Understanding the difference between vertigo vs stroke can help healthcare providers save tens of thousands of lives each year – and a new testing technique can help.
You’re about to learn the difference between benign vertigo and stroke, and how each condition is tested and diagnosed.
Understanding these differences has major implications for healthcare providers and patients alike.
Comparing the Symptoms of Stroke vs. Vertigo
Before we discuss how a stroke is diagnosed when vertigo is present, let’s briefly cover the cause of a stroke.
A stroke occurs when the supply of blood in the brain is compromised by a clogged or burst artery. It’s a medical emergency because, until the stroke is treated, brain damage continues to occur.
The hallmark symptoms of a stroke include facial drooping, arm weakness, and slurred speech. Atypical symptoms can include headache, nausea, numbness, and last but not least – vertigo.
Vertigo is a sensation of spinning and dizziness that is often accompanied by nausea. It can result from problems in the inner ear (considered benign vertigo), brain, or sensory nerve pathways.
While the symptoms of vertigo sometimes overlap with stroke, they are atypical symptoms. Doctors are often not as quick to catch the atypical signs of a stroke compared to the hallmark symptoms of a stroke.
This can lead to misdiagnoses, which unfortunately lead to increased disability or even death, as brain damage increases the longer a stroke goes untreated.
Ordering the right test at the right time can make a serious difference.
Testing & Timing Make the Difference
A brain scan is the most common way to diagnose a stroke so that doctors can proceed with proper treatment. These tests include MRI scans or CT scans to detect changes in the brain.
MRI scans are superior at detecting strokes, but are more expensive. This makes CT scans more popular, and they are ordered for about 40% of emergency room admissions for dizziness.
However, CT scans miss more than 80% of strokes in the brain stem and cerebellum.
In fact, about 3% of all hospital admissions for vertigo are individuals experiencing cerebellar strokes.
This could imply that doctors should opt for an MRI scan over a CT scan when vertigo is present. Unfortunately, even if this precaution is taken, it does not completely solve the problem.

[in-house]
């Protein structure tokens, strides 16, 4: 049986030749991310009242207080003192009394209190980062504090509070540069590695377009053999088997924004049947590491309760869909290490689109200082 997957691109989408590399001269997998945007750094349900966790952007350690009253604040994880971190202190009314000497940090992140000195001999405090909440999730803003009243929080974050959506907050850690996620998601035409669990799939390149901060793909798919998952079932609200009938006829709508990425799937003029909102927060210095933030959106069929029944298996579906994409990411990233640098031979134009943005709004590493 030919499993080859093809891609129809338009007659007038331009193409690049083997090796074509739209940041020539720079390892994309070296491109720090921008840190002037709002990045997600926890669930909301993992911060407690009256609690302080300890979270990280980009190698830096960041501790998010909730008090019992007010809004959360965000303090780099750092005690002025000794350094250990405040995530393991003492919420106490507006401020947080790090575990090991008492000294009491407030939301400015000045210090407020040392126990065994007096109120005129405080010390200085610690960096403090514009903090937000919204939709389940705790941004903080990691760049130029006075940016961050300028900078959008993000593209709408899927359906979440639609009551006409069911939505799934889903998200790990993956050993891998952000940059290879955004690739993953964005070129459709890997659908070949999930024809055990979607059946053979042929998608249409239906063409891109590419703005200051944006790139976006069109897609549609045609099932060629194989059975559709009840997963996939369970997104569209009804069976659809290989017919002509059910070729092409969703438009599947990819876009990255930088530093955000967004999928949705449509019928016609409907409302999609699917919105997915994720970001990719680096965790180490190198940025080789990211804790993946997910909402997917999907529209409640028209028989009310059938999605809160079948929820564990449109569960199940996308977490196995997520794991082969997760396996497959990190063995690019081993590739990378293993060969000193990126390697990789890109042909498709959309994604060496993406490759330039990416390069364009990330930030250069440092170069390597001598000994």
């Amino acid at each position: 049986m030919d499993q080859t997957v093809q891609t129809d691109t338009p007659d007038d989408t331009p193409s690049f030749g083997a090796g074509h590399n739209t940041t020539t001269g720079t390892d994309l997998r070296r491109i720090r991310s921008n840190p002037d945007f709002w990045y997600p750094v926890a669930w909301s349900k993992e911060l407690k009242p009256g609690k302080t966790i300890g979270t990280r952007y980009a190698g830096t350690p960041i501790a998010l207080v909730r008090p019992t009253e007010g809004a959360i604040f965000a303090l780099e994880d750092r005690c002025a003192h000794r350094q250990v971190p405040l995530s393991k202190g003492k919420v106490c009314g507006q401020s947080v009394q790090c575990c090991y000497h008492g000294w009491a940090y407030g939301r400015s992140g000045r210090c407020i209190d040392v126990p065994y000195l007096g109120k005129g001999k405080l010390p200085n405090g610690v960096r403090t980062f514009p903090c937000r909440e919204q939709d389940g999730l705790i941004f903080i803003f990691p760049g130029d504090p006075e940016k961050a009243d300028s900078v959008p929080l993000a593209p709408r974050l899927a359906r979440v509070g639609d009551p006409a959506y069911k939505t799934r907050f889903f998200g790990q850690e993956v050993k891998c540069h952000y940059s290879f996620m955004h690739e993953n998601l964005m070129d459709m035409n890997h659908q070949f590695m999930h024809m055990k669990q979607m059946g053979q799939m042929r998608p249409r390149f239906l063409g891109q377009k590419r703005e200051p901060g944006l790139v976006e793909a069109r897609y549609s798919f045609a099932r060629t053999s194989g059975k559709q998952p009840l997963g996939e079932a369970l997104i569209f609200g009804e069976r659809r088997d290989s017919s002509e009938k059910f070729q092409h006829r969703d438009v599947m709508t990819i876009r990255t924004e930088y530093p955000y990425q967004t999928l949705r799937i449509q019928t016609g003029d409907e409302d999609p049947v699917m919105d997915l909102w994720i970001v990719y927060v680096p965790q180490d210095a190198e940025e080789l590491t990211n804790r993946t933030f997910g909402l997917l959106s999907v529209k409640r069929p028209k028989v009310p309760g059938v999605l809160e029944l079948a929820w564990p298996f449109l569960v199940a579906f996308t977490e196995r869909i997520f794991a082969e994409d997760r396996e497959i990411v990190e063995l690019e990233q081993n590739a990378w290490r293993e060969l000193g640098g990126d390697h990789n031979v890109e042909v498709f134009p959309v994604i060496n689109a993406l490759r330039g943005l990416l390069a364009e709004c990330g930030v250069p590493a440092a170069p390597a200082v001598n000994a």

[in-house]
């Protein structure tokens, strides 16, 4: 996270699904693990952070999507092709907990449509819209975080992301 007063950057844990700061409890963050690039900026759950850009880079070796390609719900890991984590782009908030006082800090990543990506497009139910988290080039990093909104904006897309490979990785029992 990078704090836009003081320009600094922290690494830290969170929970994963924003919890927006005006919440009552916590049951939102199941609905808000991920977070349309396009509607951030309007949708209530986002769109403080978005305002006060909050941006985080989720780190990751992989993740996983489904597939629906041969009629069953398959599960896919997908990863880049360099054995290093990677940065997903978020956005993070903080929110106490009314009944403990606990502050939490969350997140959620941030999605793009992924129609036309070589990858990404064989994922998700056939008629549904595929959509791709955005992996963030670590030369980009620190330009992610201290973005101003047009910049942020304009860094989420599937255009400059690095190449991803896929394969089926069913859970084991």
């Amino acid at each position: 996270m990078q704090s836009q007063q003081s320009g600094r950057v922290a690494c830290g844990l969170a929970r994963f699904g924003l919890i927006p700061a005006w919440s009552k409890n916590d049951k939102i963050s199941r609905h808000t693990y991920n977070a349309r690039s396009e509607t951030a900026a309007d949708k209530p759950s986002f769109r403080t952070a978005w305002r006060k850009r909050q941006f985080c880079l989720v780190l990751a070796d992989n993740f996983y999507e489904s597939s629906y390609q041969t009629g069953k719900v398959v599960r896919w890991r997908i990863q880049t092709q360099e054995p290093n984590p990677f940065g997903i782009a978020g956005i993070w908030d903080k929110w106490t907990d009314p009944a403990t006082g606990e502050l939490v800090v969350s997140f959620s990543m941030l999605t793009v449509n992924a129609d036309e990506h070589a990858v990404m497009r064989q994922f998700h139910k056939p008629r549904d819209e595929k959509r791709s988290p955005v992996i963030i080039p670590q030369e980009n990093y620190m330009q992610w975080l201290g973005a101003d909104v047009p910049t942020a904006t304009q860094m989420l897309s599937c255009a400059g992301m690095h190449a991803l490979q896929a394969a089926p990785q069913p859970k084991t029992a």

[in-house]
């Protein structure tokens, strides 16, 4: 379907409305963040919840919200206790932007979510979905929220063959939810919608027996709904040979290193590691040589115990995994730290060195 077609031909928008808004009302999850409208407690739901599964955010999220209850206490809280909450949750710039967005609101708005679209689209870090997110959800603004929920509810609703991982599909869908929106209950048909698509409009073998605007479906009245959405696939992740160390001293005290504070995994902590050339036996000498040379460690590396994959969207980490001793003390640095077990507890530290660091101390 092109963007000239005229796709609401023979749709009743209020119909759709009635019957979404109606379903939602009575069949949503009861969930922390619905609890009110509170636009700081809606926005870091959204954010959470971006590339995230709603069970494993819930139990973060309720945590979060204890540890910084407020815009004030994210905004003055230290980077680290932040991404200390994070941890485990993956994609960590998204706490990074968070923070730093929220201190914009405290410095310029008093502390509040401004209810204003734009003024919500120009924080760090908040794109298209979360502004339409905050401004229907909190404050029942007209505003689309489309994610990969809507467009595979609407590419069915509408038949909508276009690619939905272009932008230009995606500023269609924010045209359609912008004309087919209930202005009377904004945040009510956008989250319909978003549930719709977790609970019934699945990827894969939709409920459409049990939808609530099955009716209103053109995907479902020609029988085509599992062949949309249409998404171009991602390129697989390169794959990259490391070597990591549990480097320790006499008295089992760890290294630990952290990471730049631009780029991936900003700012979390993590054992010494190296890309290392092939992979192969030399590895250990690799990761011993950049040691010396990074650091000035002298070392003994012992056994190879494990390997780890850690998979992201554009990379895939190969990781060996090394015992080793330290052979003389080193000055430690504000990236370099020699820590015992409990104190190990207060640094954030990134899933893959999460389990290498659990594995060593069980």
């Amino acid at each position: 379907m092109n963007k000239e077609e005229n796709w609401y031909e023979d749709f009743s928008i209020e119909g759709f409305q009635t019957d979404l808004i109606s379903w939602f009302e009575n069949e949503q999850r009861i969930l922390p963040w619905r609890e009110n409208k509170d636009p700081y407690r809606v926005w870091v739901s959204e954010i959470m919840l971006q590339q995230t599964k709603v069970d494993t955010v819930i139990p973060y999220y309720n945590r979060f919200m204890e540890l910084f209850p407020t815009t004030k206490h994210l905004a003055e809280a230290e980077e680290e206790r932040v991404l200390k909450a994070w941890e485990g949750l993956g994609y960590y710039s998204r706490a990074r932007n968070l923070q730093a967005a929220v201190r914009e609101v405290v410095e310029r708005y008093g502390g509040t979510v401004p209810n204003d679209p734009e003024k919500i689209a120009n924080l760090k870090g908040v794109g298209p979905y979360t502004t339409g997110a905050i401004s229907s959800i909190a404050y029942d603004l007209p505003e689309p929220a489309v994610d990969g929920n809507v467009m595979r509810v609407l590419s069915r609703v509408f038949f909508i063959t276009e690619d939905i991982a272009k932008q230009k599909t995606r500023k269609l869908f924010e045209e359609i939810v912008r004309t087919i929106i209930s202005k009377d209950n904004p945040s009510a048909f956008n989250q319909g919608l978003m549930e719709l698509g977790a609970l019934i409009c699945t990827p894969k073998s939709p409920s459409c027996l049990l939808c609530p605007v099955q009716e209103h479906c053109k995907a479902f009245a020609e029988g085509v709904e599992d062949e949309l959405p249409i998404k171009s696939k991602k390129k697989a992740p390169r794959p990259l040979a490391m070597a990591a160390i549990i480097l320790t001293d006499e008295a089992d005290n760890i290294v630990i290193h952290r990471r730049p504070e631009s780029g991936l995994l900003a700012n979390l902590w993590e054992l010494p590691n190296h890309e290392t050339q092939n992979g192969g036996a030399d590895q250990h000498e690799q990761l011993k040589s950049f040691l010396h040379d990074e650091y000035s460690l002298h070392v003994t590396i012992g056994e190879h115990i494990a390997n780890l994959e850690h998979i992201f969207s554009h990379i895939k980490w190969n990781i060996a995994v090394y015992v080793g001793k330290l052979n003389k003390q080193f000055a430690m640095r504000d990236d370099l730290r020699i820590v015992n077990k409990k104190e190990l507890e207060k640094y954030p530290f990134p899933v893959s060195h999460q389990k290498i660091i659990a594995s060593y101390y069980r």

MRI scans cannot detect a stroke in the brain stem or cerebellum until 48 hours after the symptoms first start. This puts doctors in a tricky position.
What kinds of tests should be conducted when vertigo is present, and when?
Tests Used to Diagnose Vertigo vs Stroke
When vertigo is caused by problems in the inner ear, it’s considered benign vertigo (non-harmful vertigo). Doctors often check for benign vertigo if it’s the only symptom present.
If other symptoms are present, such as nystagmus (rhythmic, involuntary eye movements) and nausea/vomiting, there’s a new test available to detect a stroke called the HINTS test (Head-Impulse/Nystagmus/Test-of-Skew).
It’s a 3-part eye movement test where specialists analyze minute changes in eye movement to detect a stroke. It only works if the medical practitioners have been formally trained in this procedure.
During the HINTS test, a patient is asked to look at a target on the wall and keep her eyes on the target. Then, the patient’s head is moved side to side as doctors analyze eye movement.
While the HINTS test may help detect a stroke faster and minimize disability, resources for the HINTS test are limited, as it takes months or years of mentorship to train a physician to perform the test.
New Eye-Movements Tests for Stroke-Induced Vertigo
Fortunately, researchers have created a service to help with this called “Tele-Dizzy.” This service involves a pair of goggles that records eye movements and sends the results for specialists to interpret remotely.
David Newman-Toker, the main specialist spearheading this project, offers “Tele-Dizzy” services at the Johns Hopkins Hospital during weekday business hours.
While this means crucial technology is only available on a limited basis, the researchers are working to expand it to other hospitals who can provide care around the clock.
This provides hope for future generations to improve accuracy of diagnostic testing for stroke.
But what does this mean for you today?
Striving for Progress
The best way to save a life is to know the symptoms of a stroke and seek emergency medical attention. In the emergency room, pay attention to which tests the doctor orders, and when.
If a CT scan is ordered, and your loved one has vertigo, ask the treating physician if they can accommodate an MRI scan. This can increase chances of an accurate diagnosis if the vertigo is caused by stroke.
It will take time for hospitals to adopt the HINTS test, if at all. Hopefully, you can make a difference by asking the right questions of your loved one’s treating physician.
Also, help educate your family and friends of the difference between stroke vs vertigo. You can help save a life!